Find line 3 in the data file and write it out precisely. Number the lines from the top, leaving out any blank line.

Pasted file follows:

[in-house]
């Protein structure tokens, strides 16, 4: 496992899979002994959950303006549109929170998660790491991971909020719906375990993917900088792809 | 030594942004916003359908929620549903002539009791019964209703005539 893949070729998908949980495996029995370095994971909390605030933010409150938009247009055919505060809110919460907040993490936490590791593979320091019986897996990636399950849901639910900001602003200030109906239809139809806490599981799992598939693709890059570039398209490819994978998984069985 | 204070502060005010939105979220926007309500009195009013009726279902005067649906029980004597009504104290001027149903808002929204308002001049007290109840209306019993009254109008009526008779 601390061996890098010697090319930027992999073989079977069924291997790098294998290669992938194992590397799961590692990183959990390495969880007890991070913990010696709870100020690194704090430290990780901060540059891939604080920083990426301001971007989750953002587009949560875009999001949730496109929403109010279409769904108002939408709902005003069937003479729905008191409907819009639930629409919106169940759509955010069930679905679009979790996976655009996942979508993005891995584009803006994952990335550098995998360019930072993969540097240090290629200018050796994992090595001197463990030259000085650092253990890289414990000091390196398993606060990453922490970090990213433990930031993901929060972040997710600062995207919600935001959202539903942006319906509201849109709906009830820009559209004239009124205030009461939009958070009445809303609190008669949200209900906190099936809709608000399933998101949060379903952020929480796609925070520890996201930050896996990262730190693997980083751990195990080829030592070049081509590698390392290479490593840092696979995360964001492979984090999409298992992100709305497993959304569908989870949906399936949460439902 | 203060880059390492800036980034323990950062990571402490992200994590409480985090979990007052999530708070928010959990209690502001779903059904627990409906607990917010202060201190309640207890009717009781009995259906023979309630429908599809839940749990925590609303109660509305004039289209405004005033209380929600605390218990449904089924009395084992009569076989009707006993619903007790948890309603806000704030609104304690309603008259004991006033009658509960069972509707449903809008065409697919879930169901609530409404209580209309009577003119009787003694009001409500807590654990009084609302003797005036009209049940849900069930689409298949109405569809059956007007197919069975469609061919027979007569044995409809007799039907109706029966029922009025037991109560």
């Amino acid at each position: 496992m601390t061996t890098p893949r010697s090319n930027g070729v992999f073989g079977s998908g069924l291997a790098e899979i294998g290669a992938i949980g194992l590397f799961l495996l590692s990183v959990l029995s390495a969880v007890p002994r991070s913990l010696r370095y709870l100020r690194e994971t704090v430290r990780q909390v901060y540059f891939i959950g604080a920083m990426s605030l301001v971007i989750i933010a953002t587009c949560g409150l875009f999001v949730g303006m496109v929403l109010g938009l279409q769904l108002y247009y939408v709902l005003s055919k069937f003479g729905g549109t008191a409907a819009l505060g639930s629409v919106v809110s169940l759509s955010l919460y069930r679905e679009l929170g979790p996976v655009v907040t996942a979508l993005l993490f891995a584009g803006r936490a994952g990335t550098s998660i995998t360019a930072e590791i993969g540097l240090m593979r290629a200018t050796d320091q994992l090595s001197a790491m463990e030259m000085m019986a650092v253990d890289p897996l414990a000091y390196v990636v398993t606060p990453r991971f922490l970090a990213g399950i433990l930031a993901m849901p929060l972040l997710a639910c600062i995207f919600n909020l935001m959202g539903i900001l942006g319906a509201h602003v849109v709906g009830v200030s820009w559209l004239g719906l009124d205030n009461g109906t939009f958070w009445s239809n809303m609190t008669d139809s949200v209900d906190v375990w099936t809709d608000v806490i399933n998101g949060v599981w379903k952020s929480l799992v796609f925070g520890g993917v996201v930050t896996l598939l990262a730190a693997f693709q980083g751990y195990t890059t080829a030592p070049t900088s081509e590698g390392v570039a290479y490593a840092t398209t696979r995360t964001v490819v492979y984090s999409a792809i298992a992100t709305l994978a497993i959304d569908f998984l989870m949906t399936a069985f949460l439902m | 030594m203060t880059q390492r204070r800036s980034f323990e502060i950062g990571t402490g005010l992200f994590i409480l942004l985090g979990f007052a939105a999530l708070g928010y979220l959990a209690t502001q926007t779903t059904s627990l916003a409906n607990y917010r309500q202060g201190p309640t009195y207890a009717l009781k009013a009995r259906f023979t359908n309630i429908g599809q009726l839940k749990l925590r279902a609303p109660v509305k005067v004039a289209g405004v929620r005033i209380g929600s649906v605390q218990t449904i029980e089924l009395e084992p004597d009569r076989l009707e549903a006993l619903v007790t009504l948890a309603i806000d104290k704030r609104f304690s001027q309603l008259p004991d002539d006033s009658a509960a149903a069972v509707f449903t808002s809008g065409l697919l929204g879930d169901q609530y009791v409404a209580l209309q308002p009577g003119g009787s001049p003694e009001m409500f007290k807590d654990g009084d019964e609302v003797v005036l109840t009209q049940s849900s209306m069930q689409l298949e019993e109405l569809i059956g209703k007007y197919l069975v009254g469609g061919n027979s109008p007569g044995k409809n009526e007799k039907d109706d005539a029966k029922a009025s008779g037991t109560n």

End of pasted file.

């Amino acid at each position: 496992m601390t061996t890098p893949r010697s090319n930027g070729v992999f073989g079977s998908g069924l291997a790098e899979i294998g290669a992938i949980g194992l590397f799961l495996l590692s990183v959990l029995s390495a969880v007890p002994r991070s913990l010696r370095y709870l100020r690194e994971t704090v430290r990780q909390v901060y540059f891939i959950g604080a920083m990426s605030l301001v971007i989750i933010a953002t587009c949560g409150l875009f999001v949730g303006m496109v929403l109010g938009l279409q769904l108002y247009y939408v709902l005003s055919k069937f003479g729905g549109t008191a409907a819009l505060g639930s629409v919106v809110s169940l759509s955010l919460y069930r679905e679009l929170g979790p996976v655009v907040t996942a979508l993005l993490f891995a584009g803006r936490a994952g990335t550098s998660i995998t360019a930072e590791i993969g540097l240090m593979r290629a200018t050796d320091q994992l090595s001197a790491m463990e030259m000085m019986a650092v253990d890289p897996l414990a000091y390196v990636v398993t606060p990453r991971f922490l970090a990213g399950i433990l930031a993901m849901p929060l972040l997710a639910c600062i995207f919600n909020l935001m959202g539903i900001l942006g319906a509201h602003v849109v709906g009830v200030s820009w559209l004239g719906l009124d205030n009461g109906t939009f958070w009445s239809n809303m609190t008669d139809s949200v209900d906190v375990w099936t809709d608000v806490i399933n998101g949060v599981w379903k952020s929480l799992v796609f925070g520890g993917v996201v930050t896996l598939l990262a730190a693997f693709q980083g751990y195990t890059t080829a030592p070049t900088s081509e590698g390392v570039a290479y490593a840092t398209t696979r995360t964001v490819v492979y984090s999409a792809i298992a992100t709305l994978a497993i959304d569908f998984l989870m949906t399936a069985f949460l439902m | 030594m203060t880059q390492r204070r800036s980034f323990e502060i950062g990571t402490g005010l992200f994590i409480l942004l985090g979990f007052a939105a999530l708070g928010y979220l959990a209690t502001q926007t779903t059904s627990l916003a409906n607990y917010r309500q202060g201190p309640t009195y207890a009717l009781k009013a009995r259906f023979t359908n309630i429908g599809q009726l839940k749990l925590r279902a609303p109660v509305k005067v004039a289209g405004v929620r005033i209380g929600s649906v605390q218990t449904i029980e089924l009395e084992p004597d009569r076989l009707e549903a006993l619903v007790t009504l948890a309603i806000d104290k704030r609104f304690s001027q309603l008259p004991d002539d006033s009658a509960a149903a069972v509707f449903t808002s809008g065409l697919l929204g879930d169901q609530y009791v409404a209580l209309q308002p009577g003119g009787s001049p003694e009001m409500f007290k807590d654990g009084d019964e609302v003797v005036l109840t009209q049940s849900s209306m069930q689409l298949e019993e109405l569809i059956g209703k007007y197919l069975v009254g469609g061919n027979s109008p007569g044995k409809n009526e007799k039907d109706d005539a029966k029922a009025s008779g037991t109560n």